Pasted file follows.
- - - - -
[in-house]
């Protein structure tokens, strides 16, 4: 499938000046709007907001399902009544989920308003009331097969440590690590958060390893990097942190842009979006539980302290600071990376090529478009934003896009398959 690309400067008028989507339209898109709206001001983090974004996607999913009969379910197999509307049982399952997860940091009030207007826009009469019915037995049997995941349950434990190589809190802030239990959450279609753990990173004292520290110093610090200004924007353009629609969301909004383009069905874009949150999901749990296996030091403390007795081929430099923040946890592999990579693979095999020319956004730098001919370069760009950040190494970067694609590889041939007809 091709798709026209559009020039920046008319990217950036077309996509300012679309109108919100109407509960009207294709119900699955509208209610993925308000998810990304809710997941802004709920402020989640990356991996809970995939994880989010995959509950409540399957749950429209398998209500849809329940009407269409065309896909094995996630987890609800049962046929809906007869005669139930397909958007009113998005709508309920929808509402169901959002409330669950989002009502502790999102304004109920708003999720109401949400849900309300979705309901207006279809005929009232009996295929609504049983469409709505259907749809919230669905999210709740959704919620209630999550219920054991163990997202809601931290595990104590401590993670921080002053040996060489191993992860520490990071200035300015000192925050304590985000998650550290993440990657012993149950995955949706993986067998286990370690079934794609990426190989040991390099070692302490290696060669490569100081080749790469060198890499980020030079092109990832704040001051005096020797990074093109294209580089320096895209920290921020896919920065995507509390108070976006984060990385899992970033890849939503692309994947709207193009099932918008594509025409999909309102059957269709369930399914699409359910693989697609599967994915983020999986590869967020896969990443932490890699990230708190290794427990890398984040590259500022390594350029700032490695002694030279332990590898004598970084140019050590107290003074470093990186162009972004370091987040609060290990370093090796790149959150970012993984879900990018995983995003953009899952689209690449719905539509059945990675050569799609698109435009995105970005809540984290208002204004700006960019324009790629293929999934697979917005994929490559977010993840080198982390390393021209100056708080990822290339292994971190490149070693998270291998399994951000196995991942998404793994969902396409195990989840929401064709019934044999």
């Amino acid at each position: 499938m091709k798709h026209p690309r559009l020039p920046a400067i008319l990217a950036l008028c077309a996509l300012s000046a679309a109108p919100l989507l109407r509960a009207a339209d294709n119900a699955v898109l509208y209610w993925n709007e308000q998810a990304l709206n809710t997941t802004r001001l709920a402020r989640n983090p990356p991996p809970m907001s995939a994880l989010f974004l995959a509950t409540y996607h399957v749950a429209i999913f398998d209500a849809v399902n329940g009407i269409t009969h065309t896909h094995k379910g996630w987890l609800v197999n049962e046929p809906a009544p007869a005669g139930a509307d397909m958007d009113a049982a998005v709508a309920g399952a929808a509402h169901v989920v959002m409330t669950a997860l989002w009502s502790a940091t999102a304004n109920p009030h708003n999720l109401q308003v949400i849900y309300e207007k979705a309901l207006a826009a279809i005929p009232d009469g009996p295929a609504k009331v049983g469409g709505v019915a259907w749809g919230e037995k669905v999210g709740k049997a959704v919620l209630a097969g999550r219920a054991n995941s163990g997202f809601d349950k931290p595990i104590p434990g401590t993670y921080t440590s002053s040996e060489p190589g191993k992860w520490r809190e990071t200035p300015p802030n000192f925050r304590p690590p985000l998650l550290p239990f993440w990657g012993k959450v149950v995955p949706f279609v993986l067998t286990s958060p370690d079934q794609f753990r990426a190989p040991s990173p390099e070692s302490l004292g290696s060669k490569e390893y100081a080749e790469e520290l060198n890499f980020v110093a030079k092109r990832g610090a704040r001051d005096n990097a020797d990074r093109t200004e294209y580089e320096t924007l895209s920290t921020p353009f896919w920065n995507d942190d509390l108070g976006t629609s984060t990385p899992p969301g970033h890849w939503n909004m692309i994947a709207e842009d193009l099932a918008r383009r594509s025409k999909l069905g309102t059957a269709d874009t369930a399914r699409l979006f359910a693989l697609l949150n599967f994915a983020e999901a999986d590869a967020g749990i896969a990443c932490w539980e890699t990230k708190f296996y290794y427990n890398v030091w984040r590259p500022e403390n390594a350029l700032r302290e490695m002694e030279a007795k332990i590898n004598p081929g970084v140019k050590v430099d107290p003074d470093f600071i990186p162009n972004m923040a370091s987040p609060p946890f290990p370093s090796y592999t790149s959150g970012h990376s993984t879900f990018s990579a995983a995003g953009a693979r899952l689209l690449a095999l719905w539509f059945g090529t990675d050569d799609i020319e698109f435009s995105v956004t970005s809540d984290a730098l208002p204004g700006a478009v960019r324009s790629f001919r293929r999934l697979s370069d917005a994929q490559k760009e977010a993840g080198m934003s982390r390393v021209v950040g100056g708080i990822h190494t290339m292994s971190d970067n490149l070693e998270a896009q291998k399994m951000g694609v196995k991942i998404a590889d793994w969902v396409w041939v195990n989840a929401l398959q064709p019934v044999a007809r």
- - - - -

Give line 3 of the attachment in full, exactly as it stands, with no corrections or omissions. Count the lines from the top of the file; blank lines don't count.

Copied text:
């Amino acid at each position: 499938m091709k798709h026209p690309r559009l020039p920046a400067i008319l990217a950036l008028c077309a996509l300012s000046a679309a109108p919100l989507l109407r509960a009207a339209d294709n119900a699955v898109l509208y209610w993925n709007e308000q998810a990304l709206n809710t997941t802004r001001l709920a402020r989640n983090p990356p991996p809970m907001s995939a994880l989010f974004l995959a509950t409540y996607h399957v749950a429209i999913f398998d209500a849809v399902n329940g009407i269409t009969h065309t896909h094995k379910g996630w987890l609800v197999n049962e046929p809906a009544p007869a005669g139930a509307d397909m958007d009113a049982a998005v709508a309920g399952a929808a509402h169901v989920v959002m409330t669950a997860l989002w009502s502790a940091t999102a304004n109920p009030h708003n999720l109401q308003v949400i849900y309300e207007k979705a309901l207006a826009a279809i005929p009232d009469g009996p295929a609504k009331v049983g469409g709505v019915a259907w749809g919230e037995k669905v999210g709740k049997a959704v919620l209630a097969g999550r219920a054991n995941s163990g997202f809601d349950k931290p595990i104590p434990g401590t993670y921080t440590s002053s040996e060489p190589g191993k992860w520490r809190e990071t200035p300015p802030n000192f925050r304590p690590p985000l998650l550290p239990f993440w990657g012993k959450v149950v995955p949706f279609v993986l067998t286990s958060p370690d079934q794609f753990r990426a190989p040991s990173p390099e070692s302490l004292g290696s060669k490569e390893y100081a080749e790469e520290l060198n890499f980020v110093a030079k092109r990832g610090a704040r001051d005096n990097a020797d990074r093109t200004e294209y580089e320096t924007l895209s920290t921020p353009f896919w920065n995507d942190d509390l108070g976006t629609s984060t990385p899992p969301g970033h890849w939503n909004m692309i994947a709207e842009d193009l099932a918008r383009r594509s025409k999909l069905g309102t059957a269709d874009t369930a399914r699409l979006f359910a693989l697609l949150n599967f994915a983020e999901a999986d590869a967020g749990i896969a990443c932490w539980e890699t990230k708190f296996y290794y427990n890398v030091w984040r590259p500022e403390n390594a350029l700032r302290e490695m002694e030279a007795k332990i590898n004598p081929g970084v140019k050590v430099d107290p003074d470093f600071i990186p162009n972004m923040a370091s987040p609060p946890f290990p370093s090796y592999t790149s959150g970012h990376s993984t879900f990018s990579a995983a995003g953009a693979r899952l689209l690449a095999l719905w539509f059945g090529t990675d050569d799609i020319e698109f435009s995105v956004t970005s809540d984290a730098l208002p204004g700006a478009v960019r324009s790629f001919r293929r999934l697979s370069d917005a994929q490559k760009e977010a993840g080198m934003s982390r390393v021209v950040g100056g708080i990822h190494t290339m292994s971190d970067n490149l070693e998270a896009q291998k399994m951000g694609v196995k991942i998404a590889d793994w969902v396409w041939v195990n989840a929401l398959q064709p019934v044999a007809r």